Malcolm Rifkind British Conservative politician

Sir Malcolm Leslie Rifkind is a British politician who served in various roles as a Cabinet minister under Prime Ministers Margaret Thatcher and John Major, including Secretary of State for Scotland (1986–1990), Defence Secretary (1992–1995), and Foreign Secretary (1995–1997).

Stephen Dorrell British Liberal Democrat politician

Stephen James Dorrell is a British Liberal Democrat politician. He served as the Conservative Member of Parliament (MP) for Loughborough between 1979 and 1997 and then for Charnwood from 1997 to 2015.

John Birt, Baron Birt Former Director-General of the BBC

John Birt, Baron Birt is a British television executive and businessman. He is a former Director-General (1992–2000) of the BBC.

Joel Barnett British politician

Joel Barnett, Baron Barnett, was a Labour Party politician. As Chief Secretary to the Treasury in the late 1970s, he devised the Barnett Formula that allocates public spending in Scotland, Wales and Northern Ireland.

Richard Ryder, Baron Ryder of Wensum

Richard Andrew Ryder, Baron Ryder of Wensum, is a British Conservative Party politician. A former Member of Parliament (MP) and government minister, he was made a life peer in 1997 and was a member of the House of Lords from 1997 to 2021.

Sir Michael Checkland was Director-General of the BBC from 1987 to 1992, being appointed after the forced resignation of Alasdair Milne.

Alasdair David Gordon Milne was a British television producer and executive. He had a long career at the BBC, where he was eventually promoted to Director-General, and was described by The Independent as "one of the most original and talented programme-makers to emerge during television's formative years".

Ian Gilmour, Baron Gilmour of Craigmillar British politician

Ian Hedworth John Little Gilmour, Baron Gilmour of Craigmillar, was a Conservative politician in the United Kingdom. He was styled Sir Ian Gilmour, 3rd Baronet from 1977, having succeeded to his father's baronetcy, until he became a life peer in 1992. He served as Secretary of State for Defence in 1974, in the government of Edward Heath. He also served in the government of Margaret Thatcher, as Lord Privy Seal from 1979 to 1981.

Sir Anthony Michael Vaughan Salz is a British solicitor. He sat on the Board of Governors of the BBC from 1 August 2004, after the resignation of the former Vice Chairman, Lord Ryder, and was Acting Chairman in 2006 following the resignation of Michael Grade as BBC Chairman on 28 November 2006, Salz became Acting Chairman, and continued in this position until the BBC Trust succeeded the Governors on 1 January 2007.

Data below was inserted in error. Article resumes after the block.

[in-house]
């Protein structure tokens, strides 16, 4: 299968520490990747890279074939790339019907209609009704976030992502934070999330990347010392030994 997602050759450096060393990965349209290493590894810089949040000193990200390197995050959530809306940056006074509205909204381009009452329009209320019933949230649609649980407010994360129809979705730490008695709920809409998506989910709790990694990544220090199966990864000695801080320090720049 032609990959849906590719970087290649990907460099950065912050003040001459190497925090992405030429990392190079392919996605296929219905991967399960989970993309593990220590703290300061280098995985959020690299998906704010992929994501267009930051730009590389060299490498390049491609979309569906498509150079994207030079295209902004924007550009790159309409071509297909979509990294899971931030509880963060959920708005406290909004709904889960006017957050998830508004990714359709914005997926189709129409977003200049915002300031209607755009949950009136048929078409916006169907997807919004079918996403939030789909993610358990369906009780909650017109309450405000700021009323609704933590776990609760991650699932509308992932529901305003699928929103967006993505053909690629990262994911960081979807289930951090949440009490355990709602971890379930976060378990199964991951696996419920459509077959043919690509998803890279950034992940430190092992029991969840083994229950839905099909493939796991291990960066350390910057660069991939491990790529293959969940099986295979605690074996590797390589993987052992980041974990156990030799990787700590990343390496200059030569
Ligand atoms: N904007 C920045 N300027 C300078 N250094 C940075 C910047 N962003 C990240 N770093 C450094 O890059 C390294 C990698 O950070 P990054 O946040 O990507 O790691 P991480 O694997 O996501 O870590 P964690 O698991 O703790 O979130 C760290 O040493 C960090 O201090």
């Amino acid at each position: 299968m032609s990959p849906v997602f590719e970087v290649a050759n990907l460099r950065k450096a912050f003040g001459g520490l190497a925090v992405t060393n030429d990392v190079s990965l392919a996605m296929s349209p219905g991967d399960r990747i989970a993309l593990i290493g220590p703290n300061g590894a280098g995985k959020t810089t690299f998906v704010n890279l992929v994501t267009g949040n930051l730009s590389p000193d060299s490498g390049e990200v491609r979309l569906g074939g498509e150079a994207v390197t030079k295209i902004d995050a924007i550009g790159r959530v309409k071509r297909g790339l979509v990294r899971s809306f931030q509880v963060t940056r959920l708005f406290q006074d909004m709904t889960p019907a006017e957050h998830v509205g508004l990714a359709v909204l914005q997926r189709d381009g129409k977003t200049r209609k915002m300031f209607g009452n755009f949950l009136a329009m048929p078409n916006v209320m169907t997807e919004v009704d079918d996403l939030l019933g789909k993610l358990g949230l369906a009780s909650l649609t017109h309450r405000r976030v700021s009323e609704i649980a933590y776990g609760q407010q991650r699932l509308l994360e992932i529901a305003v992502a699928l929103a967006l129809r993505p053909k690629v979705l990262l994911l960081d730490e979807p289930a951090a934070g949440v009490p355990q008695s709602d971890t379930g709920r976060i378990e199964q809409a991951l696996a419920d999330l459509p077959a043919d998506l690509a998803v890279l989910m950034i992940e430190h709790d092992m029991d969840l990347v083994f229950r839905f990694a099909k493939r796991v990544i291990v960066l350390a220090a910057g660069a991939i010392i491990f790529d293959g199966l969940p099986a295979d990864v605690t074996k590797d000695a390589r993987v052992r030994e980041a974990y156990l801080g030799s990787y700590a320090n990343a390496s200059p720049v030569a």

The National Enterprise Board (NEB) was a United Kingdom government body. It was set up in 1975 by the Labour government of Harold Wilson, to support the government's interventionist approach to industry. In 1981 the Conservative government of Margaret Thatcher, combined the NEB with the National Research Development Corporation (NRDC) to form the British Technology Group.

The Conservative Research Department (CRD) is part of the central organisation of the Conservative Party in the United Kingdom. It operates alongside other departments of Conservative Campaign Headquarters in Westminster.

The Zircon affair was an incident in 1986 and 1987 caused by the planned broadcast on the BBC of a television programme about the ultimately cancelled Zircon signals intelligence satellite, as part of the six-part Secret Society series. It raised many important issues in the British constitution, particularly concerning parliamentary privilege and "gagging orders".

Marmaduke James Hussey, Baron Hussey of North Bradley, known as Duke Hussey, was Chairman of the Board of Governors of the BBC from 1986–96, fulfilling two terms in that role.

Sir Robert Michael Marshall,, usually known as Michael Marshall, was a British businessman, politician, cricketer and author.

The BBC Trust was the governing body of the British Broadcasting Corporation (BBC) between 2007 and 2017. It was operationally independent of BBC management and external bodies, and its stated aim was to make decisions in the best interests of licence-fee payers. On 12 May 2016, it was announced in the House of Commons that, under the next Royal charter, the regulatory functions of the BBC Trust were to be transferred to Ofcom.

The Federal Trust for education and research is a think tank that studies the interactions between regional, national, European and global levels of government. Founded in 1945 on the initiative of Sir William Beveridge, it has long made a powerful contribution to the study of federalism and federal systems.

References

  1. "BBC chief Mark Thompson admits 'Left-wing bias'".